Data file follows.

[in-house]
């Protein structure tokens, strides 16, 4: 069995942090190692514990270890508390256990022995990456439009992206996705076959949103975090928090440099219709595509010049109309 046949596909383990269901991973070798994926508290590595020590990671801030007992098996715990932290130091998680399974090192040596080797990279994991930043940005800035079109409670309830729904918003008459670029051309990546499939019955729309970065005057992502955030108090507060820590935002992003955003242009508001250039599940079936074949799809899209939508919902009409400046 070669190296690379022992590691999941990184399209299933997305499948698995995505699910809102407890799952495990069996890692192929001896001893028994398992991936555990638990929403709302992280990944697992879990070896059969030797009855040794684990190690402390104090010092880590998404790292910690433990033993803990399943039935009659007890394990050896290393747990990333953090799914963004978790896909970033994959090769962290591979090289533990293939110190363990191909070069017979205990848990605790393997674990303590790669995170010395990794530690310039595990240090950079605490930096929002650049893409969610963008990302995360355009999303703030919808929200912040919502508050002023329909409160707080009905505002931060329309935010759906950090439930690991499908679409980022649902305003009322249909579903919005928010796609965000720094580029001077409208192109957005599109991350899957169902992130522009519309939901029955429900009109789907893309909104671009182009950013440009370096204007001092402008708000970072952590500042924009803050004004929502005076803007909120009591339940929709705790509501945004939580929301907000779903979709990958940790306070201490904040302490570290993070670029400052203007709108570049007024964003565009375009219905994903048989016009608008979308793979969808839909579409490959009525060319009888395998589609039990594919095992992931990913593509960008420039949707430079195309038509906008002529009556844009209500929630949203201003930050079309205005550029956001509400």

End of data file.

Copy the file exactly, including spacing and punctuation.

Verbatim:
[in-house]
């Protein structure tokens, strides 16, 4: 069995942090190692514990270890508390256990022995990456439009992206996705076959949103975090928090440099219709595509010049109309 046949596909383990269901991973070798994926508290590595020590990671801030007992098996715990932290130091998680399974090192040596080797990279994991930043940005800035079109409670309830729904918003008459670029051309990546499939019955729309970065005057992502955030108090507060820590935002992003955003242009508001250039599940079936074949799809899209939508919902009409400046 070669190296690379022992590691999941990184399209299933997305499948698995995505699910809102407890799952495990069996890692192929001896001893028994398992991936555990638990929403709302992280990944697992879990070896059969030797009855040794684990190690402390104090010092880590998404790292910690433990033993803990399943039935009659007890394990050896290393747990990333953090799914963004978790896909970033994959090769962290591979090289533990293939110190363990191909070069017979205990848990605790393997674990303590790669995170010395990794530690310039595990240090950079605490930096929002650049893409969610963008990302995360355009999303703030919808929200912040919502508050002023329909409160707080009905505002931060329309935010759906950090439930690991499908679409980022649902305003009322249909579903919005928010796609965000720094580029001077409208192109957005599109991350899957169902992130522009519309939901029955429900009109789907893309909104671009182009950013440009370096204007001092402008708000970072952590500042924009803050004004929502005076803007909120009591339940929709705790509501945004939580929301907000779903979709990958940790306070201490904040302490570290993070670029400052203007709108570049007024964003565009375009219905994903048989016009608008979308793979969808839909579409490959009525060319009888395998589609039990594919095992992931990913593509960008420039949707430079195309038509906008002529009556844009209500929630949203201003930050079309205005550029956001509400």